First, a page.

St. Louis land bank won’t sell property in certain wards

ST. LOUIS — Former Alderman Jeffrey Boyd resigned this month after federal prosecutors accused him of accepting bribes in return for helping a businessman purchase property from the city’s land bank.

But the staff of the St. Louis Land Reutilization Authority still wants to wait for Boyd’s successor to be in office before selling any more property in the city ward he represented for nearly two decades.

The LRA’s deferral of sales in the 22nd Ward suggests that aldermanic courtesy — an issue brought to the fore by this month’s federal indictments of Boyd, former 21st Ward Alderman John Collins-Muhammad and then-Aldermanic President Lewis Reed — isn’t a tradition St. Louis officials will curb quickly.

Aldermen wield influence throughout the city bureaucracy, from deciding which variances are approved to where speed humps are installed. The indictments unsealed this month accused Collins-Muhammad and Boyd of using their influence to get city staff working on LRA sales or tax abatements — and profiting from it. They and Reed have all pleaded not guilty.

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At its monthly meeting Wednesday, LRA staff recommended all sales in the north St. Louis wards formerly represented by Collins-Muhammad and Boyd be deferred “until aldermanic leadership is in place.” The LRA board took no action on offers in the wards, affecting some 30 properties that had received offers.

St. Louis Development Corp. staff employees oversee the LRA, and it’s governed by a three-member board appointed by the St. Louis mayor, comptroller and school district. The staff and board process of dozens of offers each month to buy the thousands of properties it owns, largely concentrated in north St. Louis wards such as the 21st and 22nd.

SLDC spokeswoman Sara Freetly said in an email that LRA staff asked the board to wait for new aldermen “to ensure community engagement is conducted.”

But she also wrote that “aldermen do not play a role in LRA’s decision making.” Their support, she said “is one form of community input” and “other community partners that may be impacted by a sale of LRA property,” such as neighborhood associations, can also weigh in.

The LRA is a special creature of Missouri law, created in 1971 to accept title to the exploding number of abandoned, tax delinquent properties left behind from the exodus of people to the suburbs.

The statute governing LRA says nothing about aldermanic involvement, or the need for a support letter. But LRA staff and the board over the decades have largely deferred to the alderman representing the area before agreeing to sell properties. That influence has led to a ward’s alderman blocking purchases for political reasons, despite the land bank’s massive number of vacant, unused properties.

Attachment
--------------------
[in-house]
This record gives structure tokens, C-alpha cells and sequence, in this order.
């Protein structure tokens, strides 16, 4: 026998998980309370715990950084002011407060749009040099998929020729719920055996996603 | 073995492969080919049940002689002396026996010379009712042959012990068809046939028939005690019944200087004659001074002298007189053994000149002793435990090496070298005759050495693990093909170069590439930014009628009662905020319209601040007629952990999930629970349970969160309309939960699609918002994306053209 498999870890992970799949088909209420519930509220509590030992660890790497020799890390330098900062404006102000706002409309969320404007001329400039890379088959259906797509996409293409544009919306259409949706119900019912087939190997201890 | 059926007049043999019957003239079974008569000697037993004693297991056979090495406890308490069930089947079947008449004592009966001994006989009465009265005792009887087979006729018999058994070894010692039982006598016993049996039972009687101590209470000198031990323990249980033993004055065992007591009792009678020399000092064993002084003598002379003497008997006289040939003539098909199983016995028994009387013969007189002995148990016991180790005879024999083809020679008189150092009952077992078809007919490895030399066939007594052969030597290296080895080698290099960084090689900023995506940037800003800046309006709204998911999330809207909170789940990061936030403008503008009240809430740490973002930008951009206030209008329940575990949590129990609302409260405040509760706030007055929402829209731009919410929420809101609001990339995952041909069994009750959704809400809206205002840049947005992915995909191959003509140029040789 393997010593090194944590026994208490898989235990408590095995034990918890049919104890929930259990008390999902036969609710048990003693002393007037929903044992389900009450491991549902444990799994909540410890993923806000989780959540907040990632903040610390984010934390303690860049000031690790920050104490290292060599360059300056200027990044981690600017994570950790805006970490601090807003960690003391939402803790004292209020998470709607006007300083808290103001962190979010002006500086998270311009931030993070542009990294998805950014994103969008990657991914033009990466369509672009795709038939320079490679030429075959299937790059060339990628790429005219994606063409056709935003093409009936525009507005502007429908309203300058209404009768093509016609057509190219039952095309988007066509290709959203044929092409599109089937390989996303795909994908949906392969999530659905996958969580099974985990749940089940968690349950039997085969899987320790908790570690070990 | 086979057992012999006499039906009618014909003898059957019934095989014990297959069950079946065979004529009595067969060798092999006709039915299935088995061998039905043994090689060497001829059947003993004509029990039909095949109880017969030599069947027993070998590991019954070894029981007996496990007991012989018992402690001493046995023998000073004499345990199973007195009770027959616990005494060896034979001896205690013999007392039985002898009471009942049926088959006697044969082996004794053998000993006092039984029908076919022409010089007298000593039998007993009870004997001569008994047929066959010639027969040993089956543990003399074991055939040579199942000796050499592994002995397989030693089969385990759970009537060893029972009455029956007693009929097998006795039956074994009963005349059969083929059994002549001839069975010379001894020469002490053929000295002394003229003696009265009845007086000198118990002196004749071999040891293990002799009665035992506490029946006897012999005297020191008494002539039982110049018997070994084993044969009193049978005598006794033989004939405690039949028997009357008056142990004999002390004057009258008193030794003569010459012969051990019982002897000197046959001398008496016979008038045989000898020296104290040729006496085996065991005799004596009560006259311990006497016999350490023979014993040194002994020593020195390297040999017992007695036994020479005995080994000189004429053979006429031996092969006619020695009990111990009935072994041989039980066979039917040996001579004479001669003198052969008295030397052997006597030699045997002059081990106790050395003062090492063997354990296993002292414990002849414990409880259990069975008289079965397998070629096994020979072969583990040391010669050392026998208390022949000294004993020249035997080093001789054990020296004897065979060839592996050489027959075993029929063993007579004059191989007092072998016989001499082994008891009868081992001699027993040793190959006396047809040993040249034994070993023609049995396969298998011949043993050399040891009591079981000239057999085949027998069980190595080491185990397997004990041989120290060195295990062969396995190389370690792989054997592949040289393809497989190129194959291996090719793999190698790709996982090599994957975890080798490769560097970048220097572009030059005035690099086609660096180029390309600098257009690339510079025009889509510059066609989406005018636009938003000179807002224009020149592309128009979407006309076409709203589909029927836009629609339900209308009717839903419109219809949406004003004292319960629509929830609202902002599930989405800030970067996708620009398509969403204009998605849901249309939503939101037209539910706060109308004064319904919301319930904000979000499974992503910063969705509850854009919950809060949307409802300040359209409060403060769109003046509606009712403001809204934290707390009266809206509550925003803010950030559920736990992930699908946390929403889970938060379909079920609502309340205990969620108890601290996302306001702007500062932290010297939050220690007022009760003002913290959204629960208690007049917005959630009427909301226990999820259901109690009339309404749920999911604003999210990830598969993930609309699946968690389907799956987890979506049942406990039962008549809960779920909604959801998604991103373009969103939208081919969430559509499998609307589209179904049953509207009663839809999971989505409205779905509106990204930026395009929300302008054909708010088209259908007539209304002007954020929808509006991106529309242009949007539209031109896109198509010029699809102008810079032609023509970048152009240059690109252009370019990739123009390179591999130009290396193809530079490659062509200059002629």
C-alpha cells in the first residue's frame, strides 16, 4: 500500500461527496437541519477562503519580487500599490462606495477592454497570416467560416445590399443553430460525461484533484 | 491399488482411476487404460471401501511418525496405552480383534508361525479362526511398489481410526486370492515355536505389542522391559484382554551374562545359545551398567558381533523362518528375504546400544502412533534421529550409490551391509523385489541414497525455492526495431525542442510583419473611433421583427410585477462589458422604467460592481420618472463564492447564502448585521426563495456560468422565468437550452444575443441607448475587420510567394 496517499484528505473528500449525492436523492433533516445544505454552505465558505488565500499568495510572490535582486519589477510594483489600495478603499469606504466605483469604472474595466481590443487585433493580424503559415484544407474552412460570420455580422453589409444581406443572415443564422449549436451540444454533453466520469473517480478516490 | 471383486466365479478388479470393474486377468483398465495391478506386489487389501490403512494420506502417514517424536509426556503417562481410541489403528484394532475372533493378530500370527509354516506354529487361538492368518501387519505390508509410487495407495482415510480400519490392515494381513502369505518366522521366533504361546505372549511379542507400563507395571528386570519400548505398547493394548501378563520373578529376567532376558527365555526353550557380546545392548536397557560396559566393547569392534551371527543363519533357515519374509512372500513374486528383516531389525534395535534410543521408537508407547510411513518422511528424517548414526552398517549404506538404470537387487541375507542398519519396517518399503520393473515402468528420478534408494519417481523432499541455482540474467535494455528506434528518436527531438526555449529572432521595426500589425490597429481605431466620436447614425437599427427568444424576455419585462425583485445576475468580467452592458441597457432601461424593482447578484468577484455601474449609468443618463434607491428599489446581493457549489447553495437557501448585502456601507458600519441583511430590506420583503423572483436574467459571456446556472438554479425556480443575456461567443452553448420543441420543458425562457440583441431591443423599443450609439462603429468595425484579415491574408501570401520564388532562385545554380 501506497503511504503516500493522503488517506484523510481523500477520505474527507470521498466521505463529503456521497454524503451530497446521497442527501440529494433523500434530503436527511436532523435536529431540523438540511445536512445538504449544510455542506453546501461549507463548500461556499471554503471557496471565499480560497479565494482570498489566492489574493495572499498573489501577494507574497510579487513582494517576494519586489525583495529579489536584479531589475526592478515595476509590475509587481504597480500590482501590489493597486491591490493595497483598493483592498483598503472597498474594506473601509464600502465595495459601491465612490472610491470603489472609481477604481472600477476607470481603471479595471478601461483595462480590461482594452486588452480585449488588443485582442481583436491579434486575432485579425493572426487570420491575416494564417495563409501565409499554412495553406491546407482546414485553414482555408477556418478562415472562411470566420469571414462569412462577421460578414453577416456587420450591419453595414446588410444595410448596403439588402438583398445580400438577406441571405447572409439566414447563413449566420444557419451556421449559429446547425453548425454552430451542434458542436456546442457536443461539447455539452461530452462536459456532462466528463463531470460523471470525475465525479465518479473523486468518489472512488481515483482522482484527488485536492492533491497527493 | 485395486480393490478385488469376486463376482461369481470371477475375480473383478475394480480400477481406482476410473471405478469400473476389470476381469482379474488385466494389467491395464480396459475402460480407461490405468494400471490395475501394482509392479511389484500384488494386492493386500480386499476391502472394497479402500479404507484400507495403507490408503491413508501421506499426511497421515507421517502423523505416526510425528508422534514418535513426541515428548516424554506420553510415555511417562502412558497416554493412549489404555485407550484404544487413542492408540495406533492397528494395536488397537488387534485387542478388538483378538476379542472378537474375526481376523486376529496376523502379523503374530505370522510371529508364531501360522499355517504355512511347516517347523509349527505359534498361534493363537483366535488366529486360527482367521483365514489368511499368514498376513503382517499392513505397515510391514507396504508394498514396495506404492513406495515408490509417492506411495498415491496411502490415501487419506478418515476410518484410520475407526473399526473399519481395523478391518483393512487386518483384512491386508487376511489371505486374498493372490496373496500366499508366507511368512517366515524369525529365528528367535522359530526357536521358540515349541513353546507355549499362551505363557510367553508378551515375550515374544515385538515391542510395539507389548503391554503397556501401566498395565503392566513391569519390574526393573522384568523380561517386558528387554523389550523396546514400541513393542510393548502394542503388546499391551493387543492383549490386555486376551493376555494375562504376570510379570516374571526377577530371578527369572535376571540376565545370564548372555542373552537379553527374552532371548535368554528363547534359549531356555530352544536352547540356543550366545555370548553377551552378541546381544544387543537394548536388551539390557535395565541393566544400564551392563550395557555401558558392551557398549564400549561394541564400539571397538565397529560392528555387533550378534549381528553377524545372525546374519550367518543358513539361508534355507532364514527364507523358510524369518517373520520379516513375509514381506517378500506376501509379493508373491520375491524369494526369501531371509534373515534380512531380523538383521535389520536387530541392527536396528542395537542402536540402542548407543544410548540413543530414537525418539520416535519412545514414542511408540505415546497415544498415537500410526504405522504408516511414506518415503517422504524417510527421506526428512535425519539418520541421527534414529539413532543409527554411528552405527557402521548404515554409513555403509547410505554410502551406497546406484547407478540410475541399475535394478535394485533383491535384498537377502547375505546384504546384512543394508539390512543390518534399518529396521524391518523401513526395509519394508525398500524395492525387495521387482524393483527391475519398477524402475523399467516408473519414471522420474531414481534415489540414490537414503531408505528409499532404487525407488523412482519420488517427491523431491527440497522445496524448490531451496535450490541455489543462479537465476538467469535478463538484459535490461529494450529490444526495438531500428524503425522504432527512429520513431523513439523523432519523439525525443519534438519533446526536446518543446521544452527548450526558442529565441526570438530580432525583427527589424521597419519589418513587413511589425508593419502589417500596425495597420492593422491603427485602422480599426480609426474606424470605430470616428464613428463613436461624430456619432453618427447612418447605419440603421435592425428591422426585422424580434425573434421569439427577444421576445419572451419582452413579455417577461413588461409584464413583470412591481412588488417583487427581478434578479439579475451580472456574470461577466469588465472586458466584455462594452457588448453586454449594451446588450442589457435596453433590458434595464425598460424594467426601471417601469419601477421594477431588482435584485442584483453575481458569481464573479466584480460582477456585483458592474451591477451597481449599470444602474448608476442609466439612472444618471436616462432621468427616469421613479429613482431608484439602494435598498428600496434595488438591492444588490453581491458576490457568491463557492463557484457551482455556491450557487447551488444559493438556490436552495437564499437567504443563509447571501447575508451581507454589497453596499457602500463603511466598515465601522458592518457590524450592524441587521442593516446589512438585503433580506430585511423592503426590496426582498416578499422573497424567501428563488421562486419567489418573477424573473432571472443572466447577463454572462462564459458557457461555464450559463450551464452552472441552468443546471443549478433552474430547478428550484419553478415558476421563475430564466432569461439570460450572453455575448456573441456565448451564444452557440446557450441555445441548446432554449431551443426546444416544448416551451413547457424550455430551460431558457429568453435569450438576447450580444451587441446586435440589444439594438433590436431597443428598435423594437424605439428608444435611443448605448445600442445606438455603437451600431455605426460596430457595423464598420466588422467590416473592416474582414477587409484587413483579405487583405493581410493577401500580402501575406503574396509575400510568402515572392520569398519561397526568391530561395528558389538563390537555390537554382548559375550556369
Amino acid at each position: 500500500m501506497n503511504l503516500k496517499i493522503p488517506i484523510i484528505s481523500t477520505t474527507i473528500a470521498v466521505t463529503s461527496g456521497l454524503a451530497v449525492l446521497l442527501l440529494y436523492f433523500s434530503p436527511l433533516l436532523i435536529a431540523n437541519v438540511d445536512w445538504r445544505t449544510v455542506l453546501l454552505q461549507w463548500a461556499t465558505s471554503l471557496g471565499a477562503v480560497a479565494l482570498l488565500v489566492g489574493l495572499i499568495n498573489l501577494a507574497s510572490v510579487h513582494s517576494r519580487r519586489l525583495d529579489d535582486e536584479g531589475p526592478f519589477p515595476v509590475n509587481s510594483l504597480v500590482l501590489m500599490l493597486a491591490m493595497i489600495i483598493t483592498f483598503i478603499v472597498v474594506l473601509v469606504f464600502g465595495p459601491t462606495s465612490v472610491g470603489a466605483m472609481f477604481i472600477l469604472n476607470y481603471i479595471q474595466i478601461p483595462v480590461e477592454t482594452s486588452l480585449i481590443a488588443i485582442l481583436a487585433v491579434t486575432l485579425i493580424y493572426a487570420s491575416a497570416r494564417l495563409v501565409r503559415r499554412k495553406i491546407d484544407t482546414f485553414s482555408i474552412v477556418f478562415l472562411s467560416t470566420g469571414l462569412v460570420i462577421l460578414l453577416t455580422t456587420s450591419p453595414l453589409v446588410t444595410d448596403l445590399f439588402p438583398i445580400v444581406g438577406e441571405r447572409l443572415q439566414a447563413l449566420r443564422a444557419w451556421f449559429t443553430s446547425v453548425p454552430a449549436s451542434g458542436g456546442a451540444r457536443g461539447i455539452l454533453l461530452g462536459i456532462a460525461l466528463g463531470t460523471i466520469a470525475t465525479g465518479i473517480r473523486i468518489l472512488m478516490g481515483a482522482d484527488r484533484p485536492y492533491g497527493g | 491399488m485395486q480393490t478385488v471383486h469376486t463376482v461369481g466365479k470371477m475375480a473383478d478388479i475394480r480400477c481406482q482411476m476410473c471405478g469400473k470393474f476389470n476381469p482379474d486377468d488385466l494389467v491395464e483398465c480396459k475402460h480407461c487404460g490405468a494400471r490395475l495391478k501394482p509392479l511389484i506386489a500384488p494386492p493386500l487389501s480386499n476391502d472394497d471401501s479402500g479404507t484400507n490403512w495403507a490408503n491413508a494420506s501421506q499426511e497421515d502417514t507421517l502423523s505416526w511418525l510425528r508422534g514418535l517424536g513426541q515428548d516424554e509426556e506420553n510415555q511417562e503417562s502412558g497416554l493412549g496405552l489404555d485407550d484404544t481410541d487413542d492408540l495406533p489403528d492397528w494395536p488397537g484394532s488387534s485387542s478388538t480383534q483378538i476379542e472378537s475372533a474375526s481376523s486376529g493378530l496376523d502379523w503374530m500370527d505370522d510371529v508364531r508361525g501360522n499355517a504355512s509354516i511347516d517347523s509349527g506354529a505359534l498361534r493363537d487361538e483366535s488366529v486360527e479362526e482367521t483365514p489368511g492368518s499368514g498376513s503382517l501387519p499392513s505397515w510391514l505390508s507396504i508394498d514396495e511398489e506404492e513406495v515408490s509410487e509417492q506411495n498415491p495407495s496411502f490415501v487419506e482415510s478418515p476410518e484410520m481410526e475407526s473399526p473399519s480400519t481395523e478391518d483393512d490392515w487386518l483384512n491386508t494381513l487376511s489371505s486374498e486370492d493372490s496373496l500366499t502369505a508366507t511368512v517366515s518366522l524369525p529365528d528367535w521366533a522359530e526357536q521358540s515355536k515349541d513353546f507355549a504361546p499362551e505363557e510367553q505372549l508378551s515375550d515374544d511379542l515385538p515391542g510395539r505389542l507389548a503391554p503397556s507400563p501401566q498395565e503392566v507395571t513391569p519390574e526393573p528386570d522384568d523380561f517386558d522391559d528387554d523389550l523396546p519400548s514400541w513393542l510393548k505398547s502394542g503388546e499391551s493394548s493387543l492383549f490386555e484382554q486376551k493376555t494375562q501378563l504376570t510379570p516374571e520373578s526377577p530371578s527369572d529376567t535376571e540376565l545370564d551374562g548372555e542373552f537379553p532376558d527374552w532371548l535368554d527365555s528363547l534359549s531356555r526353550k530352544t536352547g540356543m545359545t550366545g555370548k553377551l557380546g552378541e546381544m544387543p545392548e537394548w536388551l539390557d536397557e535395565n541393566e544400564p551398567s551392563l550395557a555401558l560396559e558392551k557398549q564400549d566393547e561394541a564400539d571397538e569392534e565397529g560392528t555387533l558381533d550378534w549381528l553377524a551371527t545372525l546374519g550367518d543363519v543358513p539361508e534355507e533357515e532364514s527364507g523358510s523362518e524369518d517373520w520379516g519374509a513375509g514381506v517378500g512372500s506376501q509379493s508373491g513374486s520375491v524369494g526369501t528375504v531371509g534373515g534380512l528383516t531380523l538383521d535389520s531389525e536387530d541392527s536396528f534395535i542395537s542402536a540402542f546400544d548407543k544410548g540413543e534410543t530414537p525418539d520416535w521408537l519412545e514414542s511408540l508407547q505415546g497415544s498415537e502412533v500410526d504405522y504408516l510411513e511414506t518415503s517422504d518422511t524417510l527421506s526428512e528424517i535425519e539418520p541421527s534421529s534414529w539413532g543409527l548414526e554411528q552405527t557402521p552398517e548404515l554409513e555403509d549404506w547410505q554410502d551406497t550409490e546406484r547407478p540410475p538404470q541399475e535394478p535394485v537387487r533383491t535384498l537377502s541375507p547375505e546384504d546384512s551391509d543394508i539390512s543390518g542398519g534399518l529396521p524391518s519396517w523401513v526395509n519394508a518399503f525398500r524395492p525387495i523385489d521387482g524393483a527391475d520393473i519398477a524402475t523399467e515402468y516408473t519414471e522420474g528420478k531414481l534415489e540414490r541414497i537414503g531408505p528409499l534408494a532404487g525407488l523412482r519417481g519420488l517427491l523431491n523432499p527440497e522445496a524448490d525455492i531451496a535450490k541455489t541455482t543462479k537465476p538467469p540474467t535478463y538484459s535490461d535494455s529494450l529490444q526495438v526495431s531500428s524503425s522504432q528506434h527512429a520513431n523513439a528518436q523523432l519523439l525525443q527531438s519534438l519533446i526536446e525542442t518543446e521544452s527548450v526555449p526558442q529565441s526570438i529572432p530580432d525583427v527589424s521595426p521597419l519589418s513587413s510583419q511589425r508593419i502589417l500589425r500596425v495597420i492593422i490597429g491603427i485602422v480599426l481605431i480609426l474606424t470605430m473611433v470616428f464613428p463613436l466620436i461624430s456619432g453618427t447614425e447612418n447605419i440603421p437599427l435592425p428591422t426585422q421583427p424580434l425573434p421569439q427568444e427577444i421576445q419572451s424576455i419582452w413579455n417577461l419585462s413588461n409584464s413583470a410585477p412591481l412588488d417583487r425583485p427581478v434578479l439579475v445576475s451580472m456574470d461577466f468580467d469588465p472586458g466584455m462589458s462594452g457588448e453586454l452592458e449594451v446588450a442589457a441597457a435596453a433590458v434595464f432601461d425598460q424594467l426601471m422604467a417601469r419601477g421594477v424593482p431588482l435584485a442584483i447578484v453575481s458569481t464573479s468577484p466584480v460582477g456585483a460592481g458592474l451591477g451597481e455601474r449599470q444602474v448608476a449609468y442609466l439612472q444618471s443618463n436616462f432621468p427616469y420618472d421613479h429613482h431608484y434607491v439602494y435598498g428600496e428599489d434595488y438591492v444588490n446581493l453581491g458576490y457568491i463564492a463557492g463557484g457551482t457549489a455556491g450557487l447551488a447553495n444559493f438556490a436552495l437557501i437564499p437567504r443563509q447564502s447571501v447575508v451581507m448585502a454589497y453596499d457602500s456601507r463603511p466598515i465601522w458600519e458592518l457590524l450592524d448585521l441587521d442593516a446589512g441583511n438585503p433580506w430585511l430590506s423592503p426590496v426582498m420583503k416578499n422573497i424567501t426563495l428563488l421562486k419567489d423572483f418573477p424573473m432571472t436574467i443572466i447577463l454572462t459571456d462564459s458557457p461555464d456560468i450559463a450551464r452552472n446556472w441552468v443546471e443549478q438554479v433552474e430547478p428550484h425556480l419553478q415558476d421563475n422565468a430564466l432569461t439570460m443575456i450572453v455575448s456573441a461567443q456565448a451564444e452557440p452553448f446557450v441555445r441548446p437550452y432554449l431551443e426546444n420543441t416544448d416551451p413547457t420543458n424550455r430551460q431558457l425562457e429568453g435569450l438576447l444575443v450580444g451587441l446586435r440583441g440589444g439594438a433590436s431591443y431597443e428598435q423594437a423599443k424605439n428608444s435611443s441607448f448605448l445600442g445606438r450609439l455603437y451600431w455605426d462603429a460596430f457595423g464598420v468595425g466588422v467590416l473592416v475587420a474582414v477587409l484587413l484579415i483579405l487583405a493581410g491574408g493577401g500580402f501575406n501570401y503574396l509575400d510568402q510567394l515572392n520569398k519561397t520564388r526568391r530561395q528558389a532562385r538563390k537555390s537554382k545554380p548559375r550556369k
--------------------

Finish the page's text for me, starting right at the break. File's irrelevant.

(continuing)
LRA directors, Freetly said, “have the sole responsibility to make decisions on the sale of LRA properties.”

“Alderpersons do not control the process in any way,” Freetly wrote. “There has been a history of allowing alderpersons to provide perspective on sales; along with community organizations. Moving forward the LRA board will be implementing standardized practices and protocols that are driven by a score card and metrics that align with the mission of LRA and the Roadmap to Economic Justice.”

According to the indictment, Boyd is accused of accepting bribes in return for submitting an aldermanic support letter to LRA on behalf of a businessman who wanted to buy land bank property. Boyd also made calls to former LRA Director Laura Costello, who was fired in April before the indictments were made public.

“I talked to LRA and I convinced them that, um, I need them to support what you put down,” Boyd is recorded telling the businessman. “And so, I made them nervous.”

After the indictments, SLDC staff announced it was pausing LRA sales from July through October, a move it had been considering for months. Mayor Tishaura O. Jones has pointed to the LRA deferral as part of SLDC’s efforts to “assess and standardize its practices and processes.”

Four offers on the LRA agenda Wednesday, two in the 2nd ward and two in the 26th ward, were delayed, with staff citing the suspension of LRA sales. But the board acted on most other offers. Freetly said some of the offers were deferred so staff could do a deeper analysis.

Alderman Shane Cohn has proposed legislation making some reforms to SLDC in response to the indictments, including removing the requirement that an aldermanic letter of support be submitted before SLDC awards business and nonprofit grants under a new program funded with federal COVID-19 relief money.

A Jones spokesman said Wednesday the mayor “believes that the LRA system is antiquated and supports SLDC’s freeze on new LRA applications and purchases as well as the agency’s efforts to standardize the process.”

Jones last week told St. Louis Public Radio in an interview that she had been working with SLDC and its executive director, Neal Richardson, on reforms even before the indictments. And she signaled was open to limiting the authority of aldermen in its decisions.

“No longer can we have a process where the alderperson has ultimate veto authority,” Jones said.

Posted at 3:15 p.m. Wednesday, June 29.(tncms-asset)2d05be1e-b542-11e8-b614-00163ec2aa77[0](/tncms-asset)(tncms-asset)7d4fa962-e823-11ec-85aa-00163ec2aa77[1](/tncms-asset)(tncms-asset)a3c8f36a-e674-11ec-907b-00163ec2aa77[2](/tncms-asset)(tncms-asset)c8f93caa-e28f-11ec-90e6-00163ec2aa77[3](/tncms-asset)(tncms-asset)fc5ab2b0-b5d3-11ec-8ab4-00163ec2aa77[4](/tncms-asset)(tncms-asset)9f0fdc62-a9e9-11eb-bf07-00163ec2aa77[5](/tncms-asset)(tncms-asset)1e1cc9f4-45f4-11e9-8823-00163ec2aa77[6](/tncms-asset)

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